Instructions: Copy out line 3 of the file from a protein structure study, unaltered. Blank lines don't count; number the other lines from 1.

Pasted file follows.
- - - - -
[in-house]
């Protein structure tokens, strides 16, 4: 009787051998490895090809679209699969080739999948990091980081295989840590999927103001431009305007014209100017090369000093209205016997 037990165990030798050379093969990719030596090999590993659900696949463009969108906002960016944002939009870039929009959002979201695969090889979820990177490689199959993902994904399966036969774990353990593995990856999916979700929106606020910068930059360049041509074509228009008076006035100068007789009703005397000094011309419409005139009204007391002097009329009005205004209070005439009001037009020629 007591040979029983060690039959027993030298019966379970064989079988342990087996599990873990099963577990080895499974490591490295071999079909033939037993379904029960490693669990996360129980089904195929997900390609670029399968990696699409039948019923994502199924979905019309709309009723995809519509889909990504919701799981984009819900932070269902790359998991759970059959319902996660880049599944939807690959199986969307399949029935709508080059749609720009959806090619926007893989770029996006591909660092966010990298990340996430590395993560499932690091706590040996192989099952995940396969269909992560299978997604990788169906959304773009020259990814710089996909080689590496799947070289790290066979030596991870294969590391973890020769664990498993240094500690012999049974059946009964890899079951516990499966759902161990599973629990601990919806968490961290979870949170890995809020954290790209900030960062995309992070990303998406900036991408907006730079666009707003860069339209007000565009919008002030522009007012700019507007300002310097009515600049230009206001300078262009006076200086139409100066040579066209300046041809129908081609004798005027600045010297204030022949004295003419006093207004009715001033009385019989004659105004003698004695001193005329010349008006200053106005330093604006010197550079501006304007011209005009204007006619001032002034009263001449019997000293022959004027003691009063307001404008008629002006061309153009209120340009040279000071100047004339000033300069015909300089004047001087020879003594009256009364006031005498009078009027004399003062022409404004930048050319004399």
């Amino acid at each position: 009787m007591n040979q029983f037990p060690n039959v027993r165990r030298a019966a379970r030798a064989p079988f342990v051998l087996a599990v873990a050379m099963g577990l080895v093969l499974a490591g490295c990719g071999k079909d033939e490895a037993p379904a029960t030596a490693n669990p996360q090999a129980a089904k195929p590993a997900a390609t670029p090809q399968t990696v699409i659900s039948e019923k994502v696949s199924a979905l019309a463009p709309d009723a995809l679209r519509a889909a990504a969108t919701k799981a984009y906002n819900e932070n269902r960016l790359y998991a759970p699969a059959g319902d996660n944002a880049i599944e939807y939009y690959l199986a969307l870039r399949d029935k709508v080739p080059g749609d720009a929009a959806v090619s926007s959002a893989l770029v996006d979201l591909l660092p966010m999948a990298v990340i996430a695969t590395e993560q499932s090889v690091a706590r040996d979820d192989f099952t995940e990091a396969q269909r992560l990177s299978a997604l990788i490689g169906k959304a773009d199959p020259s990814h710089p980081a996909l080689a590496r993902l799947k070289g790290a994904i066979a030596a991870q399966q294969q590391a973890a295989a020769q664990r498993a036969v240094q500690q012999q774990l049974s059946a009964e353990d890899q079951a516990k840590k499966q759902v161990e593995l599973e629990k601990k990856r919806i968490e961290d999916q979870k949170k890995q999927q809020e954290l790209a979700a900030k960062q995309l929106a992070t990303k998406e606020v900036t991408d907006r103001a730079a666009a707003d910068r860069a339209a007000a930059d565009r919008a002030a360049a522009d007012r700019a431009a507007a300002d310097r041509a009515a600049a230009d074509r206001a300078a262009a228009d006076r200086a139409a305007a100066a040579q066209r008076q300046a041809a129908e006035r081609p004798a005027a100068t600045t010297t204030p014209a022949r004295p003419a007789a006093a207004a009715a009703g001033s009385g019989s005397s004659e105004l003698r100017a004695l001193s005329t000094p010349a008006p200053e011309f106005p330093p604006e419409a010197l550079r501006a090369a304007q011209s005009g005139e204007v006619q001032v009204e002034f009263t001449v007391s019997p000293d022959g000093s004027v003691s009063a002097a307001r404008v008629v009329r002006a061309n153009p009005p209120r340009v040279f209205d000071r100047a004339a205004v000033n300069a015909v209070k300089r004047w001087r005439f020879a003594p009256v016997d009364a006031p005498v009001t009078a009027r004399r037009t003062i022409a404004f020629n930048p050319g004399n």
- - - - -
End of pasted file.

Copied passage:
């Amino acid at each position: 009787m007591n040979q029983f037990p060690n039959v027993r165990r030298a019966a379970r030798a064989p079988f342990v051998l087996a599990v873990a050379m099963g577990l080895v093969l499974a490591g490295c990719g071999k079909d033939e490895a037993p379904a029960t030596a490693n669990p996360q090999a129980a089904k195929p590993a997900a390609t670029p090809q399968t990696v699409i659900s039948e019923k994502v696949s199924a979905l019309a463009p709309d009723a995809l679209r519509a889909a990504a969108t919701k799981a984009y906002n819900e932070n269902r960016l790359y998991a759970p699969a059959g319902d996660n944002a880049i599944e939807y939009y690959l199986a969307l870039r399949d029935k709508v080739p080059g749609d720009a929009a959806v090619s926007s959002a893989l770029v996006d979201l591909l660092p966010m999948a990298v990340i996430a695969t590395e993560q499932s090889v690091a706590r040996d979820d192989f099952t995940e990091a396969q269909r992560l990177s299978a997604l990788i490689g169906k959304a773009d199959p020259s990814h710089p980081a996909l080689a590496r993902l799947k070289g790290a994904i066979a030596a991870q399966q294969q590391a973890a295989a020769q664990r498993a036969v240094q500690q012999q774990l049974s059946a009964e353990d890899q079951a516990k840590k499966q759902v161990e593995l599973e629990k601990k990856r919806i968490e961290d999916q979870k949170k890995q999927q809020e954290l790209a979700a900030k960062q995309l929106a992070t990303k998406e606020v900036t991408d907006r103001a730079a666009a707003d910068r860069a339209a007000a930059d565009r919008a002030a360049a522009d007012r700019a431009a507007a300002d310097r041509a009515a600049a230009d074509r206001a300078a262009a228009d006076r200086a139409a305007a100066a040579q066209r008076q300046a041809a129908e006035r081609p004798a005027a100068t600045t010297t204030p014209a022949r004295p003419a007789a006093a207004a009715a009703g001033s009385g019989s005397s004659e105004l003698r100017a004695l001193s005329t000094p010349a008006p200053e011309f106005p330093p604006e419409a010197l550079r501006a090369a304007q011209s005009g005139e204007v006619q001032v009204e002034f009263t001449v007391s019997p000293d022959g000093s004027v003691s009063a002097a307001r404008v008629v009329r002006a061309n153009p009005p209120r340009v040279f209205d000071r100047a004339a205004v000033n300069a015909v209070k300089r004047w001087r005439f020879a003594p009256v016997d009364a006031p005498v009001t009078a009027r004399r037009t003062i022409a404004f020629n930048p050319g004399n």